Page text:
Last Friday a team of researchers from the University of California, San Diego presented exciting research on a potential new treatment against intestinal helminths, or worms. The team, lead by Raffi Aroian, PhD, discovered that a slightly modified common dietary supplement was effective in completely curing infected hamsters of hookworm, a parasite that affects between 576-740 million people ever year, according to the CDC. The findings were presented at the annual meeting of the American Society of Tropical Medicine and Hygiene (ASTMH).
The researchers studied how two different versions, one modified and one not, of the bacteria Bacillus subtilis affected the intestinal worm. The first group of hamsters was treated with the common bacteria strain, which is marketed as a probiotic. Probiotics are living microorganisms that aid digestion. Today, they are frequently added to foods like yogurt. The second group of hamsters received a modified version of the same bacteria, which expressed a protein also found in the bacterium Baccillus thuringiensis, or Bt. Bt is safe in humans but, according to this press release on EurekAlert, potentially lethal to intestinal worms.
Upon examination five days later, the hamsters that received the modified version of the bacteria showed no signs of intestinal worms, while those that received the common bacteria strain remained infected with hookworm.
While the results need to be replicated in other animals as well as in humans, Aroian is quoted as saying the findings “are an important development in our effort to find a safe, affordable, and effective way to confront a major global health problem.”
Currently, there are only four anthelminthic drugs recognized on the World Health Organization (WHO) list of essential medicines: albendazole, mebendazole, levamisole, and pyrantel pamoate. While these drugs are commonly prescribed against soil-transmitted helminths, such as hookworm, there is some concern about their efficacy1, 2. In addition, a 2008 article published in the Journal of the American Medical Association (JAMA) voices concern that more widespread administration of anthelminthics may cause the emergence and spread of drug-resistant roundworms, an already significant problem in veterinary medicine. The article concludes by stressing “the pressing need for discovery and development of novel anthelminthic drugs.”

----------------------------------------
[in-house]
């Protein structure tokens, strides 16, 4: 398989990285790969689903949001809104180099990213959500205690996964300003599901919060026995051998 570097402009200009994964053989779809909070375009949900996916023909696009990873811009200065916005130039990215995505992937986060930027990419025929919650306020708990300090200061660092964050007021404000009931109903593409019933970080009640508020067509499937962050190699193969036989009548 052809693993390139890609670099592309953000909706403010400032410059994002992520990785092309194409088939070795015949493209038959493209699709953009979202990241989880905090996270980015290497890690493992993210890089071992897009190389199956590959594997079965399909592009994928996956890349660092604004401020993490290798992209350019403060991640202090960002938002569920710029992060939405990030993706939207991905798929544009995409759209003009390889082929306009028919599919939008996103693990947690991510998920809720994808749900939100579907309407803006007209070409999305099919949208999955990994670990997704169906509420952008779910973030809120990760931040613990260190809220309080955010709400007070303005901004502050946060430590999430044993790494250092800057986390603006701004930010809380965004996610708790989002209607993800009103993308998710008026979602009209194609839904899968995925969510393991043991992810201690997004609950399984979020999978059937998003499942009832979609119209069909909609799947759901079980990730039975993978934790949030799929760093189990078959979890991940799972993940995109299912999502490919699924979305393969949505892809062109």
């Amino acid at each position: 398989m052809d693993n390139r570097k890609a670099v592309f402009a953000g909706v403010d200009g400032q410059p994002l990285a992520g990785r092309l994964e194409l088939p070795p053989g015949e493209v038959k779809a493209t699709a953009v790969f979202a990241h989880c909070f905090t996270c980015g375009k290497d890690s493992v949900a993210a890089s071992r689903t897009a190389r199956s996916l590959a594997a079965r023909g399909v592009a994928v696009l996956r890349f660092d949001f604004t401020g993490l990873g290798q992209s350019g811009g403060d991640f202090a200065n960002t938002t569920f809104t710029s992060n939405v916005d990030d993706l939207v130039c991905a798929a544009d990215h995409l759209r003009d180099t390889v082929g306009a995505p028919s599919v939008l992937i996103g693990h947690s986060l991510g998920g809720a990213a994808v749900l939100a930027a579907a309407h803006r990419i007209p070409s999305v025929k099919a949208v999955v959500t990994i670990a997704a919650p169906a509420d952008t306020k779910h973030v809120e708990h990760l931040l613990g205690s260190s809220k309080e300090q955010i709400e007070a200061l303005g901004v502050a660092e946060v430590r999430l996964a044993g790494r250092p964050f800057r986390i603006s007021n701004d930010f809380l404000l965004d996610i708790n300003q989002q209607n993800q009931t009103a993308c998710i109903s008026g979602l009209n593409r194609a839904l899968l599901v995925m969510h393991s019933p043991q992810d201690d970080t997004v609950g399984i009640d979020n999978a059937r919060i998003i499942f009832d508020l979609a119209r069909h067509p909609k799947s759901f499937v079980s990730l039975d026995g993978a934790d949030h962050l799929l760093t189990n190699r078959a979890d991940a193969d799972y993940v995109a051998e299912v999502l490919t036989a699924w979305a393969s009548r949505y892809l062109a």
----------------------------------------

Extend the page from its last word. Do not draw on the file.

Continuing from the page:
Hookworm is one of three soil-transmitted helminths (STHs), the other two are roundworm and whipworm. People become infected with hookworms by coming into contact with contaminated soil. Hookworm larvae, which likely get into the soil through contaminated feces, are capable of penetrating the skin. Once inside the body, the hookworms attach to the small intestine and have the potential to cause a range of discomforts and health problems. Some people show no signs of infection, however others may suffer from diarrhea, anemia, and even developmental delay, among other symptoms. Approximately 1.5 billion people, or almost a quarter of the world’s population, are infected with one or more of these intestinal worms. This type of infection is most common in warm and moist climates where adequate sanitation and hygiene are lacking.
As strides towards a cure for helminthic infections are being made, it is important to remember that proper hygiene and sanitation measures can prevent infection with hookworm, as well as many other soil, water, and food – borne illnesses. In an effort to raise awareness of this global need for access to sanitation, the United Nations designates today, November 19, as the first “World Toilet Day”.
1. Working group on Soil-transmited helminthiasis. Monitoring Anthelmintic Efficacy for Soil Transmitted Helminths (STH). [Internet]. World Health Organization; 2008 March [cited 2013 November 19]. Available from http://www.who.int/neglected_diseases/preventive_chemotherapy/Chemotherapy_anthelminthic_drug_WHO_WB_final.pdf
2. Kaiser. J. and Utzinger, J. (2008). Efficacy of Current Drugs Against Soil-Transmitted Helminth Infections. Systematic Review and Meta-analysis. JAMA 299(16):1937-1948. Available from http://jama.jamanetwork.com/article.aspx?articleid=181819